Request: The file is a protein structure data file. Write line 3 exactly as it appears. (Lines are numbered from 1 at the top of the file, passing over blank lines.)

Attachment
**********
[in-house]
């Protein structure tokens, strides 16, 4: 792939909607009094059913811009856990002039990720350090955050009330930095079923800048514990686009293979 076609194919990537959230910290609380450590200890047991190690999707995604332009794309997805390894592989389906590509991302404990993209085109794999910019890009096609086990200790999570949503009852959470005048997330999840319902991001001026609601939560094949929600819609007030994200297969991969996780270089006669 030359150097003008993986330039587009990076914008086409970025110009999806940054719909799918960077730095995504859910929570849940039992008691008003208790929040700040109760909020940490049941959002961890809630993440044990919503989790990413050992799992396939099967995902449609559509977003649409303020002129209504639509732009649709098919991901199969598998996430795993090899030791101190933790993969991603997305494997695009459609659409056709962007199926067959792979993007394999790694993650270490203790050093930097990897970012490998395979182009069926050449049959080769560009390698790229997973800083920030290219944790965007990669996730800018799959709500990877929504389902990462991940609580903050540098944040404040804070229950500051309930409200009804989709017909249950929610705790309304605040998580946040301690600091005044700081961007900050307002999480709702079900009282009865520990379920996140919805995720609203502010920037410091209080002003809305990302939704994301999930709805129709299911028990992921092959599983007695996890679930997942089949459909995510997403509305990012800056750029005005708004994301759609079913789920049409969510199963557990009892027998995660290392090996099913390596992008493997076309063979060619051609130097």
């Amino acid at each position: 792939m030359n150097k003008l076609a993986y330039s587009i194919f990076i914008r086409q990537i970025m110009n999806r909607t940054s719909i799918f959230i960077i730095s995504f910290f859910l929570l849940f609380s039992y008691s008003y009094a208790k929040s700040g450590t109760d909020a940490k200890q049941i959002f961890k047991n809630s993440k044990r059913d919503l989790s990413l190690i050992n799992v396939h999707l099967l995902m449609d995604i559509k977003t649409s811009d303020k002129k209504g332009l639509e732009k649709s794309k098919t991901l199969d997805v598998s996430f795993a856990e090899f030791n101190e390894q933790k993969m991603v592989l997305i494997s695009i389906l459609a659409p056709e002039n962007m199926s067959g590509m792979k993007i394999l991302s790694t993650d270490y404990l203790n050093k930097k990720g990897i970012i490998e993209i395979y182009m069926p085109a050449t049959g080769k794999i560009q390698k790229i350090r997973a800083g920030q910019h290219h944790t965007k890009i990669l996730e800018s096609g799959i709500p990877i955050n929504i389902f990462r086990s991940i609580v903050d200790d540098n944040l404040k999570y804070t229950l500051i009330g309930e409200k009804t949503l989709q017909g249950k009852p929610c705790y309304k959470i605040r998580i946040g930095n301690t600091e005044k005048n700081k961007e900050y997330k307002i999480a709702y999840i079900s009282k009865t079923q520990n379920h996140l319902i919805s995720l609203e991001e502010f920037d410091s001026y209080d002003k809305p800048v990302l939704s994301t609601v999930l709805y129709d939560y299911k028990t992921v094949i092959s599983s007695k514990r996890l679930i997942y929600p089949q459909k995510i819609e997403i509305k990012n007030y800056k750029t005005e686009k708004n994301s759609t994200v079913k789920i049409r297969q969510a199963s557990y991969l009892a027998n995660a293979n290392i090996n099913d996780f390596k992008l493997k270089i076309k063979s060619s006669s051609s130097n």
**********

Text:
């Amino acid at each position: 792939m030359n150097k003008l076609a993986y330039s587009i194919f990076i914008r086409q990537i970025m110009n999806r909607t940054s719909i799918f959230i960077i730095s995504f910290f859910l929570l849940f609380s039992y008691s008003y009094a208790k929040s700040g450590t109760d909020a940490k200890q049941i959002f961890k047991n809630s993440k044990r059913d919503l989790s990413l190690i050992n799992v396939h999707l099967l995902m449609d995604i559509k977003t649409s811009d303020k002129k209504g332009l639509e732009k649709s794309k098919t991901l199969d997805v598998s996430f795993a856990e090899f030791n101190e390894q933790k993969m991603v592989l997305i494997s695009i389906l459609a659409p056709e002039n962007m199926s067959g590509m792979k993007i394999l991302s790694t993650d270490y404990l203790n050093k930097k990720g990897i970012i490998e993209i395979y182009m069926p085109a050449t049959g080769k794999i560009q390698k790229i350090r997973a800083g920030q910019h290219h944790t965007k890009i990669l996730e800018s096609g799959i709500p990877i955050n929504i389902f990462r086990s991940i609580v903050d200790d540098n944040l404040k999570y804070t229950l500051i009330g309930e409200k009804t949503l989709q017909g249950k009852p929610c705790y309304k959470i605040r998580i946040g930095n301690t600091e005044k005048n700081k961007e900050y997330k307002i999480a709702y999840i079900s009282k009865t079923q520990n379920h996140l319902i919805s995720l609203e991001e502010f920037d410091s001026y209080d002003k809305p800048v990302l939704s994301t609601v999930l709805y129709d939560y299911k028990t992921v094949i092959s599983s007695k514990r996890l679930i997942y929600p089949q459909k995510i819609e997403i509305k990012n007030y800056k750029t005005e686009k708004n994301s759609t994200v079913k789920i049409r297969q969510a199963s557990y991969l009892a027998n995660a293979n290392i090996n099913d996780f390596k992008l493997k270089i076309k063979s060619s006669s051609s130097n």